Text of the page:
ROBINSON: No, it is really, because is the President above the law? He cannot be. That’s not the way the system is designed. The President is not supposed to be above the law. Nobody is supposed to be above the law. The Mueller report says that he can’t be charged in the criminal courts. It’s up to Congress. They have to hold him accountable.

MATTHEWS: Yamiche, is this a mistake for the legislative branch to count on the executive branch to make them their case for them? If that’s what they’ve done, they’ve counted on somebody appointed in the executive branch, in the Justice Department, to give them their case.

ALCINDOR: I think it’s hard to know, because I think that now the Democrats have this report and they are going to drag Robert Mueller down to Congress and we are going hear from him. They understand now that the ball is in their court. I think that they had to wait for the Mueller report to figure out what Mueller after all these hundreds of interviews and what he was going find. But I think, now, the question is whether or not they let Bill Barr and Donald Trump have this narrative and keep that narrative with them looking at 2020 as where they can have their results or whether or not they will fight the President on this.

MATTHEWS: Well, the chain of custody in this case was terrible, because it went through the White House. 

(....)

7:59 p.m. Eastern

MATTHEWS: Well, Law & Order is one of the most popular shows in the history of television. Its popularity, I believe, lies in its clarity and crackle. The first act shows how the police catch the bad guy, the second is the courtroom drama. You get the investigation of a crime and then you get a verdict. Well, right now, the American people are in what we used to call the commercial in Law & Order. We’re between the investigation of Donald Trump by the special counsel, and the judgment of Donald Trump by the only court that can render it, the United States Congress. I believe it would be a mistake by the Democrats who control the U.S. House of Representatives who fought so hard last year to win it and with it the subpoena power to fail to render this historic judgment, because if they decide to kill this necessary and expected second part of our justice system, the weighing of the truth, they will have abdicated a Constitution role that is their exclusive domain and therefore their unique responsibility. To do otherwise might be good politics. I doubt history will see it as anything better.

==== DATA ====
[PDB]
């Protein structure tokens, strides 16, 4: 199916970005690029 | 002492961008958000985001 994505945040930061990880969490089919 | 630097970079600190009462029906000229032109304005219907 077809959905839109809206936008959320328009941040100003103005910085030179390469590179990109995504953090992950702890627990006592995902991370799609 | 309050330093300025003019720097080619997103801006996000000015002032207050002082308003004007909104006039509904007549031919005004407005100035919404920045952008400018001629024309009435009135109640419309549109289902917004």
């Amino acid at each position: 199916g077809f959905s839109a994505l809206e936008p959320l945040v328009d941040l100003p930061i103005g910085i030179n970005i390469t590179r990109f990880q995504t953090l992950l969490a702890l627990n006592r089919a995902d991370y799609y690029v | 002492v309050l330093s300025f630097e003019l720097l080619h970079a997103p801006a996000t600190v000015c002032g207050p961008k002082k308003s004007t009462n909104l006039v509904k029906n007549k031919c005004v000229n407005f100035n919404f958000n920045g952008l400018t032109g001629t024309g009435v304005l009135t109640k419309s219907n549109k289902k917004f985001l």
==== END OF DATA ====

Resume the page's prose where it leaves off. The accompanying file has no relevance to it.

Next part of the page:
NB Daily Congress Mueller Report Push to Impeach Trump Conservatives & Republicans Liberals & Democrats Trump-Russia probe MSNBC Hardball Video Government & Press Chris Matthews Eugene Robinson Donald Trump Bill Barr Charlie Sykes